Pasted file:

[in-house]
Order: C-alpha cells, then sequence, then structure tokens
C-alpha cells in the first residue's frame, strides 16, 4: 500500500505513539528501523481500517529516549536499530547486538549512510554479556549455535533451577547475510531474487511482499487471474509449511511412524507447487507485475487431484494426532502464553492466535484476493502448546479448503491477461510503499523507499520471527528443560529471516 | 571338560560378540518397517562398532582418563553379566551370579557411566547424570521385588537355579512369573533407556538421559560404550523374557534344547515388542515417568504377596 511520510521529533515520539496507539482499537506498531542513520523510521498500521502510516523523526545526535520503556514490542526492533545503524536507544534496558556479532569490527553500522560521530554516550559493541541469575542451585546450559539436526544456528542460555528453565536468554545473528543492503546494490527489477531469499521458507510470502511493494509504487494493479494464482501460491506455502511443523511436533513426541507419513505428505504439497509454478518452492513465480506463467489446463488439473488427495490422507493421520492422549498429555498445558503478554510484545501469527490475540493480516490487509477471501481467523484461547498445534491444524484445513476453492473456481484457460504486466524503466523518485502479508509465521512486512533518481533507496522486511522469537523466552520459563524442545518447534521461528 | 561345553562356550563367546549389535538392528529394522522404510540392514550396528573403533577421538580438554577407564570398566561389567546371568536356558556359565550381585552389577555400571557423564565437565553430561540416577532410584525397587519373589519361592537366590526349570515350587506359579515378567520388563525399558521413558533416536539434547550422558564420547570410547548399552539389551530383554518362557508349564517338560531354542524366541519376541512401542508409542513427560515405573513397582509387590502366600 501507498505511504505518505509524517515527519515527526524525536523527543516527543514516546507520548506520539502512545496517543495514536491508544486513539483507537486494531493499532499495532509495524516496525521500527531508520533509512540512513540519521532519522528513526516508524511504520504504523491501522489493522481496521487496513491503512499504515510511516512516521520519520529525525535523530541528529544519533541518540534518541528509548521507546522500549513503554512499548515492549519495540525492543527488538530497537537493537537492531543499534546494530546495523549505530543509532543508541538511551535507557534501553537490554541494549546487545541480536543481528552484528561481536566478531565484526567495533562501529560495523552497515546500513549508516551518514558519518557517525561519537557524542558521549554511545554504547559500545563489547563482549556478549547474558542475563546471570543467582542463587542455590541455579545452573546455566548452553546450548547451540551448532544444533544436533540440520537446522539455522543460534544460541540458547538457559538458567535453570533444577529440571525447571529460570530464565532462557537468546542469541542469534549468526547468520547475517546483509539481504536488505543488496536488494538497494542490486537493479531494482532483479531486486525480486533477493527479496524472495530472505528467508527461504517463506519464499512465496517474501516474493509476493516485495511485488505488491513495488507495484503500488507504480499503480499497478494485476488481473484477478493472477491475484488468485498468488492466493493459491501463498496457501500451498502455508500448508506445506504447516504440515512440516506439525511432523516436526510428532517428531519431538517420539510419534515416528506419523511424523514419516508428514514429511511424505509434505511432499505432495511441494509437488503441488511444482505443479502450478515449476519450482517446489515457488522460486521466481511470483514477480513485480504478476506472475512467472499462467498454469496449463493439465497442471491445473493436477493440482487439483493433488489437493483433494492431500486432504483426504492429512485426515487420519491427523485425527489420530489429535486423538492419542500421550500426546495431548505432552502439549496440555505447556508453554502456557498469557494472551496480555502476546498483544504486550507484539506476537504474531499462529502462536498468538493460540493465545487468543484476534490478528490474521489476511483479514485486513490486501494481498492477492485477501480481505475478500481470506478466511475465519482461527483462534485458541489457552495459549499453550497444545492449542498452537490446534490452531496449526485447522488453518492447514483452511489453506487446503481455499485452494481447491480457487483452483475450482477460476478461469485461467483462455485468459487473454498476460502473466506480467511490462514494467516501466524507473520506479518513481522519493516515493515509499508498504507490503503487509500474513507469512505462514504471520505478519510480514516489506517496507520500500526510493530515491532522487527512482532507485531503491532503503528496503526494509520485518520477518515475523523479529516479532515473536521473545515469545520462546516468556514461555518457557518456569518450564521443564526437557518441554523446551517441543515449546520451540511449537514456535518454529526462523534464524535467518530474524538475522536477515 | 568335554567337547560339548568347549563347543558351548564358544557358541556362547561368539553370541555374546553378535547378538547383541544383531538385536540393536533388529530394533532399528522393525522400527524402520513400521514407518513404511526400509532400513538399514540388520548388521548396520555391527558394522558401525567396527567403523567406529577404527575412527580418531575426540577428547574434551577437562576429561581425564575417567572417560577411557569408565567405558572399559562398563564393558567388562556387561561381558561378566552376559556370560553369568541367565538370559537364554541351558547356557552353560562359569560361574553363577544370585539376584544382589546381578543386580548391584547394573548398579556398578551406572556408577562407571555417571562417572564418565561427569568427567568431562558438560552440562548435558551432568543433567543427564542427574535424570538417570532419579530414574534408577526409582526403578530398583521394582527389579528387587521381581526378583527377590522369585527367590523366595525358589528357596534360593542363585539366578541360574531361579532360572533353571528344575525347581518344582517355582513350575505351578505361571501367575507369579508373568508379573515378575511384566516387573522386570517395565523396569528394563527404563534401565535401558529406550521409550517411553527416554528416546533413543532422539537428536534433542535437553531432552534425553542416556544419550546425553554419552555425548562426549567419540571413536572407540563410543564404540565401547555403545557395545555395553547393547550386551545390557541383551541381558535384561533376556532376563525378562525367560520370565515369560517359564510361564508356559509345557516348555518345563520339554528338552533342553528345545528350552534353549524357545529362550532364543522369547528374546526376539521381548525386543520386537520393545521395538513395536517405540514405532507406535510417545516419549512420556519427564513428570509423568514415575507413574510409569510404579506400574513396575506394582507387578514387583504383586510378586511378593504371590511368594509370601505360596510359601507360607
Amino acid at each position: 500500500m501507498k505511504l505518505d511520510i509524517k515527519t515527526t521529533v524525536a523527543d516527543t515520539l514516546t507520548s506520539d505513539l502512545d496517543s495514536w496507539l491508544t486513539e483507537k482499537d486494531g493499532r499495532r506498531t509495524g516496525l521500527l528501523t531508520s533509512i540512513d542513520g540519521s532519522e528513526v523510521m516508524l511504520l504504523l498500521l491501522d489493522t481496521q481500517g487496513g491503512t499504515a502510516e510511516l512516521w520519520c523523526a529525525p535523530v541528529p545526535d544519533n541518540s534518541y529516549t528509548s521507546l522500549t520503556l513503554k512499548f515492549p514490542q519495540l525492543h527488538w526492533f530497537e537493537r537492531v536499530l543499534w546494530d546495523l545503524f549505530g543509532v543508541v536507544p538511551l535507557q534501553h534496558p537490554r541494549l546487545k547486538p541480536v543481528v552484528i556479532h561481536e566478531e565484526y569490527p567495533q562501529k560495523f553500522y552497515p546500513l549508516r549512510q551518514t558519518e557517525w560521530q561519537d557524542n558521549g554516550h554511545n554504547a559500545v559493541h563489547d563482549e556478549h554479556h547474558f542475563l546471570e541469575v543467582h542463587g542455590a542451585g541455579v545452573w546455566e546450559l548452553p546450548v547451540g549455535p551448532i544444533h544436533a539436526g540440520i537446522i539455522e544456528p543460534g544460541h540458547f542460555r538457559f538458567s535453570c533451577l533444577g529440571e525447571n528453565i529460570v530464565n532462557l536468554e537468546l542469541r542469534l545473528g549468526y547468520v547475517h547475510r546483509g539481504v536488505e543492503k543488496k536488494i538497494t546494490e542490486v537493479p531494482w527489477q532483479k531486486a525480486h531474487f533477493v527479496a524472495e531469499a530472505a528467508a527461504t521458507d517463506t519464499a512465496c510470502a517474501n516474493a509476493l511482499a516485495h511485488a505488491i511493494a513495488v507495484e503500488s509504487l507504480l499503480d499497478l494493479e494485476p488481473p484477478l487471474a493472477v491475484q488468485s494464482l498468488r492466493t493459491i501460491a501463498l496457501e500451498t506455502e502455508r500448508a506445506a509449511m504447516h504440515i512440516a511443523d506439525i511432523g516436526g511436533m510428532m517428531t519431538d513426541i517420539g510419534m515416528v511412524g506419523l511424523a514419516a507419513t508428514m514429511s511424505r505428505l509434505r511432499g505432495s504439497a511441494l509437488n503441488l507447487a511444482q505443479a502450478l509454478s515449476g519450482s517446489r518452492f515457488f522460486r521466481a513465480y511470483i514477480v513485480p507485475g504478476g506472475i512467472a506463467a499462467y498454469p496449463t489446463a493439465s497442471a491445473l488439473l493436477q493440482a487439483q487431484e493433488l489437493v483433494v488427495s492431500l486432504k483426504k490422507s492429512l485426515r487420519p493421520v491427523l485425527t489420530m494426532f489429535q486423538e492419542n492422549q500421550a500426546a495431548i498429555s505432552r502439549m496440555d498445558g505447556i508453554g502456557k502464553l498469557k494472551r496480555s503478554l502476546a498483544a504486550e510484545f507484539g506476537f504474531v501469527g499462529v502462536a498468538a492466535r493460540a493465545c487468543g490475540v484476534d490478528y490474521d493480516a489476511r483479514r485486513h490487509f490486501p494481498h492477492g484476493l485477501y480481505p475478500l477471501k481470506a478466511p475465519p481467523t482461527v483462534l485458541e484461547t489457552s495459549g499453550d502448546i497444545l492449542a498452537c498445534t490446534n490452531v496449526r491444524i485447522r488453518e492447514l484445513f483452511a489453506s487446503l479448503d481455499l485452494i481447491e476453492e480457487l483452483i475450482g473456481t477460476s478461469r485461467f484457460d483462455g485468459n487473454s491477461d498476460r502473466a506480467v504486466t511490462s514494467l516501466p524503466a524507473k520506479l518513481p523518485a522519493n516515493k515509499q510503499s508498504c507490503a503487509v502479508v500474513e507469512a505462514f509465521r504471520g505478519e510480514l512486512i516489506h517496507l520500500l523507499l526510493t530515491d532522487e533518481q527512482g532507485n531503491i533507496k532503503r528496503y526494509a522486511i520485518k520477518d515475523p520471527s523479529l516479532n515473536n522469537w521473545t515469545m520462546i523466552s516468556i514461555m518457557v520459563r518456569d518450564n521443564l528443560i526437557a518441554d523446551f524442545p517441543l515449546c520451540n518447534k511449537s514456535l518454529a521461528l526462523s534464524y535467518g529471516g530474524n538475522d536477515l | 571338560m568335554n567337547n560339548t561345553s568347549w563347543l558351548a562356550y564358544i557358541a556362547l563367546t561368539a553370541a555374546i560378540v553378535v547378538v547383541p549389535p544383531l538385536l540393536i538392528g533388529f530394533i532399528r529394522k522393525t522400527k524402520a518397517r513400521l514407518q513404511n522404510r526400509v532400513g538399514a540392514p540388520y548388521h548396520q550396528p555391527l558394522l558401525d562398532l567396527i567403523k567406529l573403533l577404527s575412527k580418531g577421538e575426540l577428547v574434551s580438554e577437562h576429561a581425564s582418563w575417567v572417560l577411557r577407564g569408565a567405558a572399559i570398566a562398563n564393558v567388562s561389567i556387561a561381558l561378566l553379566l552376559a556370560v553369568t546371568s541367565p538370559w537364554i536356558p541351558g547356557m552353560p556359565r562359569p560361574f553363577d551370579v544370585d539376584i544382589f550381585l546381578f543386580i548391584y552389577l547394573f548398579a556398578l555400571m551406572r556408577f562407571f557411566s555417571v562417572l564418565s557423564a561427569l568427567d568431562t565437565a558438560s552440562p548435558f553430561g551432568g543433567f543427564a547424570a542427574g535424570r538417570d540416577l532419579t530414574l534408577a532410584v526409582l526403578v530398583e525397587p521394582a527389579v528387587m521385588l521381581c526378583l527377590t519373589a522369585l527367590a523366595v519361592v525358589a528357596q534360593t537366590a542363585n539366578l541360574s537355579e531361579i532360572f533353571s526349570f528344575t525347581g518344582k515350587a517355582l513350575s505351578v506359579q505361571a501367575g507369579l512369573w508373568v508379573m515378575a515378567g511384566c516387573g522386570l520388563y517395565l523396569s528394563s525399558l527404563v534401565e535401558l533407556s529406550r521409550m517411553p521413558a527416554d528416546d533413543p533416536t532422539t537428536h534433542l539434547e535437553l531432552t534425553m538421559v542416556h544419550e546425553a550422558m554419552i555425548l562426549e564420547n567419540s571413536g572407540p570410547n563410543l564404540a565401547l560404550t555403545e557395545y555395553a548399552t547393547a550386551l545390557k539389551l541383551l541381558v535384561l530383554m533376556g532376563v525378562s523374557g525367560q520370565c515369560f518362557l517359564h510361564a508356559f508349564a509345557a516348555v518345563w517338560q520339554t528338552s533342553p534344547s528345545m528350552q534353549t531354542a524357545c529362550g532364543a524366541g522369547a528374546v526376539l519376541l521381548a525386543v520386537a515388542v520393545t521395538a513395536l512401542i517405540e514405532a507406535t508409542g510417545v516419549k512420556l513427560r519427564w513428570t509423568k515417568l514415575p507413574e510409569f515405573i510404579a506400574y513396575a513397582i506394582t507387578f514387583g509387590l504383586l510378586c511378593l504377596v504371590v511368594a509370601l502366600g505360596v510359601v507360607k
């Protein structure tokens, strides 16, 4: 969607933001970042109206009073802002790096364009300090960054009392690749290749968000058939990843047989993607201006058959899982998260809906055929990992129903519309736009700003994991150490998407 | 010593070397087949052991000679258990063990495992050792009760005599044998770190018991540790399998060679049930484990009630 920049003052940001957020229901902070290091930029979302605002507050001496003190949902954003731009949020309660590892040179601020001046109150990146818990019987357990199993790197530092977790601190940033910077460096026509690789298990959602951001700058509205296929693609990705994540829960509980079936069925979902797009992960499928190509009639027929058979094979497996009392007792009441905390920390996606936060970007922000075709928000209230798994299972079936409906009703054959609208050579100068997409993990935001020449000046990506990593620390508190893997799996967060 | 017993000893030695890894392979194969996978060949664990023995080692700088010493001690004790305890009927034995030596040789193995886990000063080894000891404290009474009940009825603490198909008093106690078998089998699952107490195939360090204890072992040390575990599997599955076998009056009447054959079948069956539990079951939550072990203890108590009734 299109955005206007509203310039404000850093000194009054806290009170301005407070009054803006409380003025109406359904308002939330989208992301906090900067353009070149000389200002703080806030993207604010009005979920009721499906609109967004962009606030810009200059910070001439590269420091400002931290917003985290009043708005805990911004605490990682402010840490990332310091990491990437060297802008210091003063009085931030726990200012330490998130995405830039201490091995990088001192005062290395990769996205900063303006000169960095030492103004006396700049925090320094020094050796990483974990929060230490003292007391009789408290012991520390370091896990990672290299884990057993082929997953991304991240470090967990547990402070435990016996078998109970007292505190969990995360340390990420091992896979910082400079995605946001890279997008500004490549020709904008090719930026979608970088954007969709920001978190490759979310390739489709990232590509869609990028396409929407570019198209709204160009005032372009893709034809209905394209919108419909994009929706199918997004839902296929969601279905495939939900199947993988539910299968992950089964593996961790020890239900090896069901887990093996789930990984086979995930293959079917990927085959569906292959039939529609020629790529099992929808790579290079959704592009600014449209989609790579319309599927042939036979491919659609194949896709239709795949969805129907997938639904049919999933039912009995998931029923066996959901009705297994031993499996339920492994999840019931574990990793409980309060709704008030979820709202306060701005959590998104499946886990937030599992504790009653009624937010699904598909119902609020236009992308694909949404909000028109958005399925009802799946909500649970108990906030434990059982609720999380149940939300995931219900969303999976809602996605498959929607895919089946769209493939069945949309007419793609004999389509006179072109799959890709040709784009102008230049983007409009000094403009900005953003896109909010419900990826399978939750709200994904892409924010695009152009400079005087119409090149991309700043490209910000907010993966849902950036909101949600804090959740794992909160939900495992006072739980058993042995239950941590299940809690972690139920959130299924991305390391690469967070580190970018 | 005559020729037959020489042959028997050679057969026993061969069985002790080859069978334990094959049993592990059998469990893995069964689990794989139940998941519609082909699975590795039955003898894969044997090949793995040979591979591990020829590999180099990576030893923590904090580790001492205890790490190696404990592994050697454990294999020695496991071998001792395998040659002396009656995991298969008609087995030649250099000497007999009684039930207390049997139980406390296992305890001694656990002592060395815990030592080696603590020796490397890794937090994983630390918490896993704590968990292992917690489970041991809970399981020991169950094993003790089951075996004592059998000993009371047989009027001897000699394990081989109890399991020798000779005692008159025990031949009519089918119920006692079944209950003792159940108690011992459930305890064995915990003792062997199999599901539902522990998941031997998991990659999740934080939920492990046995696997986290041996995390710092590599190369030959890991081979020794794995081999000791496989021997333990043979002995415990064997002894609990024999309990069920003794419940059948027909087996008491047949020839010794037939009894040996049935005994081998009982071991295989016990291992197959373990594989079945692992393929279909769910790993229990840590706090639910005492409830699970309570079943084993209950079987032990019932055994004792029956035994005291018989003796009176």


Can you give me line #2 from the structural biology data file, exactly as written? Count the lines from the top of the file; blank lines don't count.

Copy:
Order: C-alpha cells, then sequence, then structure tokens